Your “Stop Doing” List

August 16, 2014

BankruptFrom time to time, we all get overwhelmed with activities, and most of us turn to a “To Do” list to manage the priorities. There are several systems that help keep people organized and assist them on making the most of their time.

In this article, I suggest that having a specific “Stop Doing” list can be just as helpful at managing time as having a “To Do” list.

Time is Precious

Time is the most precious commodity we have. What makes something precious is comprised of two factors.

The thing must be of intrinsic value to us and it must be scarce. Diamonds and coal are chemically identical and both have intrinsic value to us, but diamonds are very difficult to find, so their value is infinitely higher.

Time has value to us because it is all we have to live with, and nobody can get more than 24/7 each day. Therefore, time has extremely high value: it is both important and scarce.

Numbers Game

Most professionals are in a perpetual state of overload. That is because in the pressure cooker of day to day activities, more items come onto the plate than can possibly be accomplished.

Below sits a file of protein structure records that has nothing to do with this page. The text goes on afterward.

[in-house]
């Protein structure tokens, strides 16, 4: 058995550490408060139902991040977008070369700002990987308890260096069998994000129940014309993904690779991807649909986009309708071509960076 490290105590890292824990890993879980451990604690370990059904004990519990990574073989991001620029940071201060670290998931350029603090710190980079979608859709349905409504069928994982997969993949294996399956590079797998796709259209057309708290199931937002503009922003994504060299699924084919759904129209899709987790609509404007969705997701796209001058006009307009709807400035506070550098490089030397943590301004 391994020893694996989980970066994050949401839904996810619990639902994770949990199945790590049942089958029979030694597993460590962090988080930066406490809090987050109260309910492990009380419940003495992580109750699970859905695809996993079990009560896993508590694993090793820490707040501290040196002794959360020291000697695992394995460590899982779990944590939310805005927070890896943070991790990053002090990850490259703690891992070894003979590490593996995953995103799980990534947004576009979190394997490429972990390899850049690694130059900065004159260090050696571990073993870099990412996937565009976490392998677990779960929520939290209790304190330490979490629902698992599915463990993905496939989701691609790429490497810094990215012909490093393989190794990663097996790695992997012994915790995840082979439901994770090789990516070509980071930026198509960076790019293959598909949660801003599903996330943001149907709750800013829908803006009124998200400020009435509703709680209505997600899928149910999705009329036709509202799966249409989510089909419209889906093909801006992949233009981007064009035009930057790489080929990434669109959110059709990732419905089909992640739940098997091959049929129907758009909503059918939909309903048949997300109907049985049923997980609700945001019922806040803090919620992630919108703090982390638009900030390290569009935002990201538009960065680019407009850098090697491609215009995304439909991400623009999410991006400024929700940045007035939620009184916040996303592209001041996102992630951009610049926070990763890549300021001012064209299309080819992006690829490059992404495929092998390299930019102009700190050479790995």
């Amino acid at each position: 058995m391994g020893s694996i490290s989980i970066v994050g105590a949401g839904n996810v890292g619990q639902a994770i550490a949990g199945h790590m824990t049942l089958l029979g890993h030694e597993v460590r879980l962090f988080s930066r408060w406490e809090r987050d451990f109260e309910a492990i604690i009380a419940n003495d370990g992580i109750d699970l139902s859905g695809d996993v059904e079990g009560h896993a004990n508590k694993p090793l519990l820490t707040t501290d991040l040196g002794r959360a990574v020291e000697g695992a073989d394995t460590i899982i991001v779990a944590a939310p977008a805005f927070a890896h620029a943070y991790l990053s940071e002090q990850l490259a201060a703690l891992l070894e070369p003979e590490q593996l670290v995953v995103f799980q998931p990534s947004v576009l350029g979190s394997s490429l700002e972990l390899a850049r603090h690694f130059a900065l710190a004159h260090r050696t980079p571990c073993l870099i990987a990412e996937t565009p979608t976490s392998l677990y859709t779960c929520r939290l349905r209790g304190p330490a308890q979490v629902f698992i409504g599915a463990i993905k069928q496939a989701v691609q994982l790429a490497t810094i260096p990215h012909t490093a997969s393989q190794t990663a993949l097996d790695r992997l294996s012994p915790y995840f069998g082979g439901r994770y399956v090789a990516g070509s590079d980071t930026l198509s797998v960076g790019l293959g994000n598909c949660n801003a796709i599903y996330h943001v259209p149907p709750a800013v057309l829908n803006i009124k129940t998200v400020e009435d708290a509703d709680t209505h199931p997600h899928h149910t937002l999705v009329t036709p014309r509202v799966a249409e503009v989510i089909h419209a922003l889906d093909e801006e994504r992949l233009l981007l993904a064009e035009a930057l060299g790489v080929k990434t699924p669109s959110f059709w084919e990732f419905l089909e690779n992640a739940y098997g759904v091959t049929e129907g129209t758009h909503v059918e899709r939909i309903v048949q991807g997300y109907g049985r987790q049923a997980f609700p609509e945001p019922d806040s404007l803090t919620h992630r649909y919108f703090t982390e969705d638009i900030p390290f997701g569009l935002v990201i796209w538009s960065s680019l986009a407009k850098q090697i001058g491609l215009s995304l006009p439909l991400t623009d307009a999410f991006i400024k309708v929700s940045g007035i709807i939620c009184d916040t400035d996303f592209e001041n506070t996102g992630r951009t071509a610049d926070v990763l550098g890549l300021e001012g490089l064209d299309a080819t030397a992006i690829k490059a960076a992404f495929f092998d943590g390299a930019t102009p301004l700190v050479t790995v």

If you doubt that, just take a look at your e-mail inbox. In every meeting there are new action items to be accomplished and precious little time to do them. It is a habitual problem that leads to burnout and even death due to stress.

People watch the incoming texts and activities closely trying to manage the load. The common refrain is “I have no time to deal with that now.” They often forget to cull out the non-essential things that take up their time. Anything taken off the plate is a reason to celebrate.

Modeling Prioritization

Individuals who focus on stopping things show others that time utilization needs to be managed from both ends. Leaders are used to making tough decisions with budgets and other resources, but they sometimes fail to see how their most precious resource (their own time) is being squandered.

Those who manage time actively and vocally send a clear message to the entire organization that seconds really do count.

10 Tips to manage your “Stop Doing” List

1. Keep track of what you are doing.

If you have a mechanism to actually see how your time is being spent, you can manage it better. I like to think of colors.